Following a tasty lunch, provided by the sponsors Bhuruka Gases, delegates returned to Indaba Hotel’s auditorium for the final session of the day on Products Supply Dynamics.

The third session, and final part of day one, was chaired by InoxCVA’s Savir Julka. Julka took to the stage to introduce the session’s first speaker – Peter Toftegaard, from Union Engineering.

Toftegaard informed the audience his presentation was titled ‘CO2 – Optimising Source vs Location’. He began by listing CO2 sources, which included fermentation, syngas, flue gas and wells.

“The consumption (of CO2) is in food processing, beverages, and industrial usage,” said Toftegaard, adding, “in most of the world (Americas, Europe, South Africa and Asia) CO2 is a by-product in recovery or extraction.”

“This leaves a small area of Africa and India where CO2 is self generating.”

“There is strong demand for CO2 in Africa with an upward trend in the volume increase in carbonated beverages.”

In his conclusion, Toftegaard said, “CO2 demand is increasing based on market drivers – there are huge diversions in merchant CO2 prices but supply security is a main concern for end users.”

The final presentation of day one came from Cryostar’s Philippe Fauvel, who highlighted relevant points regarding the LNG Supply Chain.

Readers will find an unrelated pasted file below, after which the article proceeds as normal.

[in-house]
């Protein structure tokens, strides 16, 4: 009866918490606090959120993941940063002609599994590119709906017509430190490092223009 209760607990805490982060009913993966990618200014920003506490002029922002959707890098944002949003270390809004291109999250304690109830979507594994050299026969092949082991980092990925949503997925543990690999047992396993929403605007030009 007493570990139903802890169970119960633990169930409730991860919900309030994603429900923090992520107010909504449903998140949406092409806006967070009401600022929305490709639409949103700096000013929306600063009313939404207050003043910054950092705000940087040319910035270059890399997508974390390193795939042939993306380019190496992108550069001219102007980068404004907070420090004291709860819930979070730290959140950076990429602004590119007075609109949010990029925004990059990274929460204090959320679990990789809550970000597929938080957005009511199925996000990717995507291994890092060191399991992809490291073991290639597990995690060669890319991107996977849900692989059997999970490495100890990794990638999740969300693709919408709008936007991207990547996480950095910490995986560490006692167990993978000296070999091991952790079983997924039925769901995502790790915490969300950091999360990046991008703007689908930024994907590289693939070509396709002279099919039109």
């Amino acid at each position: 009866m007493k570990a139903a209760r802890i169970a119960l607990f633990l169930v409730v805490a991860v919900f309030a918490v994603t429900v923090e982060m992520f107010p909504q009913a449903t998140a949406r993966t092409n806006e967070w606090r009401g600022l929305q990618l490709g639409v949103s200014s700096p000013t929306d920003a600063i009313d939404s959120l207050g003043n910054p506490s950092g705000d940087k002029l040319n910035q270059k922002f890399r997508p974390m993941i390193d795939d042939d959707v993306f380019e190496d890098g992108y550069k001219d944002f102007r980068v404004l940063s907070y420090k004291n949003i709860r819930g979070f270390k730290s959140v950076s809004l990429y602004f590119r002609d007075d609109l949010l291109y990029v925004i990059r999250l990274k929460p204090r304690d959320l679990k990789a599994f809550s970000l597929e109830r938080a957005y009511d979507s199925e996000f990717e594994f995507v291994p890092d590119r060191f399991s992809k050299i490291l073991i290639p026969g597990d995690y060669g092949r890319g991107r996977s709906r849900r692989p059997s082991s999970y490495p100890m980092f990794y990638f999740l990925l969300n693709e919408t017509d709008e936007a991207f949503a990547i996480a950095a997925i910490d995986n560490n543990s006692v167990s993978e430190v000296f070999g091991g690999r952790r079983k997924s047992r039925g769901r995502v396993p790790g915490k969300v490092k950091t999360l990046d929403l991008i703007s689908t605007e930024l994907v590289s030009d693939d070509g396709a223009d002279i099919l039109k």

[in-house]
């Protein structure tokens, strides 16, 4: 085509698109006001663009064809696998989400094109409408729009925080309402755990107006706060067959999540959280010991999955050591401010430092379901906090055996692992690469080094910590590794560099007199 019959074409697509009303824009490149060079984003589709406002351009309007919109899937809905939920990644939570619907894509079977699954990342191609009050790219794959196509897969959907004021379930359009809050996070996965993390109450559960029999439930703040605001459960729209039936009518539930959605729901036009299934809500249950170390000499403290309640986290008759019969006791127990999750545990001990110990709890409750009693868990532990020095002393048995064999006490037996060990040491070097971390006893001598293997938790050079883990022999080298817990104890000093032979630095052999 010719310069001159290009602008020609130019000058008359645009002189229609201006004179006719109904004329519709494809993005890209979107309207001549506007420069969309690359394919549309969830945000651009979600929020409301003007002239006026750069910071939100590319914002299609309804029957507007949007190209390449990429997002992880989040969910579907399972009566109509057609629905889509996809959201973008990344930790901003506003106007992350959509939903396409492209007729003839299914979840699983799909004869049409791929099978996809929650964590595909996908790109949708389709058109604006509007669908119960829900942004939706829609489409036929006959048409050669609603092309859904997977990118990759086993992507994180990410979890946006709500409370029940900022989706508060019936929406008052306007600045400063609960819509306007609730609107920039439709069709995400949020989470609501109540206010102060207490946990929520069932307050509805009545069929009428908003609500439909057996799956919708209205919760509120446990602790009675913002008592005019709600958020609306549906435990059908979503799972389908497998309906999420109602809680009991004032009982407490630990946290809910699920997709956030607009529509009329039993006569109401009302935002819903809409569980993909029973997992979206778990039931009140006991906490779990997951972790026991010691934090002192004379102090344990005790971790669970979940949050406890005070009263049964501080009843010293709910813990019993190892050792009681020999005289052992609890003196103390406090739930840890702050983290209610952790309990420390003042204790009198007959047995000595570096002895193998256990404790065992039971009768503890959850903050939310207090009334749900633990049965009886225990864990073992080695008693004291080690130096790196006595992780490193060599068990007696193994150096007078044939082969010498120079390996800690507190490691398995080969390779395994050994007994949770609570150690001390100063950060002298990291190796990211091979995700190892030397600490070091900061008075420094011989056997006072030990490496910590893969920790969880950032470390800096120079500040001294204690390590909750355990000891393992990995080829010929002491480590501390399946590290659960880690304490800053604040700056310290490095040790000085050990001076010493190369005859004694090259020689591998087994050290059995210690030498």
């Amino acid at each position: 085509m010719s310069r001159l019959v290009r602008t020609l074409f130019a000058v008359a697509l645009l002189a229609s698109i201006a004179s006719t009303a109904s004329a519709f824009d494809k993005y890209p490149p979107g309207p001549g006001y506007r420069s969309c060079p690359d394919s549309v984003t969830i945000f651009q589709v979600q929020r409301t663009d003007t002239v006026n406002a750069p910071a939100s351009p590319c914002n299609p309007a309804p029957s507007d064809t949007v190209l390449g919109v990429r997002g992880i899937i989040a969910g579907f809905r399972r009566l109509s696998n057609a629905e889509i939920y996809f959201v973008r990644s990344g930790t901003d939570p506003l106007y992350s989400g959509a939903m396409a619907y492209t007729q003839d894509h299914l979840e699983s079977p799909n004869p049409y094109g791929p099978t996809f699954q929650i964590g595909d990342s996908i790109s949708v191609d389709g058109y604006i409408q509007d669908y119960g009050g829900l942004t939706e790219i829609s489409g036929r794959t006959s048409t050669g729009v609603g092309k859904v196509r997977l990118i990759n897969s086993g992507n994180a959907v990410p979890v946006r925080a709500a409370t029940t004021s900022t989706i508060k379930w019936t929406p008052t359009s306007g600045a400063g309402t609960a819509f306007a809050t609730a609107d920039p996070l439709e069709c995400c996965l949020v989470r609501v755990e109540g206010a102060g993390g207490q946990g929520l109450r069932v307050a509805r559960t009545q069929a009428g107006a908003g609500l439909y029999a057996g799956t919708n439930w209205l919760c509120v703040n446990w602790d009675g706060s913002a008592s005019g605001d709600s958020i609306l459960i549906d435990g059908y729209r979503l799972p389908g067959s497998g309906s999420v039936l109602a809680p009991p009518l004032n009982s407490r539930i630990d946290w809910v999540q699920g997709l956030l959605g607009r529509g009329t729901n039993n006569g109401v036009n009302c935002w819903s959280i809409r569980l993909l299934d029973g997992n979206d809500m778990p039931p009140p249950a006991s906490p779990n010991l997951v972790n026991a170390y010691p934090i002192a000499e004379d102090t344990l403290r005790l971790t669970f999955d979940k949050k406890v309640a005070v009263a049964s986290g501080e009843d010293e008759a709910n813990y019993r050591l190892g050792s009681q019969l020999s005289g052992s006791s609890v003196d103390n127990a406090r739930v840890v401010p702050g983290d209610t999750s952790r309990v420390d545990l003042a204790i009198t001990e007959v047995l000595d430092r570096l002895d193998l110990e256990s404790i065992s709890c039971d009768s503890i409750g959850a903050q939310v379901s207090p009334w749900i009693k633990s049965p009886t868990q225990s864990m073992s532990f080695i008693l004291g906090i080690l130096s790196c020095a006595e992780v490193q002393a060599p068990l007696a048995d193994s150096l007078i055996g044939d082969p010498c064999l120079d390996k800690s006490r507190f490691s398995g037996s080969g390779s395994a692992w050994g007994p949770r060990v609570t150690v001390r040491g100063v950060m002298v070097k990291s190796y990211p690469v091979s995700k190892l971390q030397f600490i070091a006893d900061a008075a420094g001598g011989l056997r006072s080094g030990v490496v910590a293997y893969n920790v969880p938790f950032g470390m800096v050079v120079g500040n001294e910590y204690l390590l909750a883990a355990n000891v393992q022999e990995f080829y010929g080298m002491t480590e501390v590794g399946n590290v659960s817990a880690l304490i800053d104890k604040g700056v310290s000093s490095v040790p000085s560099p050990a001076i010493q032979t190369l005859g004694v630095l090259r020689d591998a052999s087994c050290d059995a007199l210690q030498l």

Fauvel, quite rightly, linked the similarities between the well known and used Industrial Gases process and the newly emerging LNG sector – drawing clear parallels between the two.

“How you get LNG is very simple. The transportation of it is similar to the transportation of Industrial Gas. it uses the same technology,” he said.

Fauvel continued by explaining that LNG and LCNG for vehicle refueling uses the same technology as refilling an Industrial Gas cylinder – and continued to provide more examples about the usage of valves, and other products, that can be used for both traditional Industrial Gas and LNG.

“LNG is a great source of energy,” said Fauvel, adding, “this is a market growing with big figures and it could be, for many of us here, a huge revenue stream of the future.”

After the end of Fauvel’s presentation, John Raquet took to the stage to close day one of the conference.

But before the session ended, Raquet mused that “excuse the pun but Liquefied Natural Gas clearly is a natural fit for the Industrial Gas sector and is something we all should be considering.”

Following the close of session three, delegates gathered again at the Chief’s Boma at around 7.30pm for the conference dinner – sponsored by Air Products.

Guests were treated to a buffet dinner of authentic African cuisine before being entertained by some native African music being played on the drums.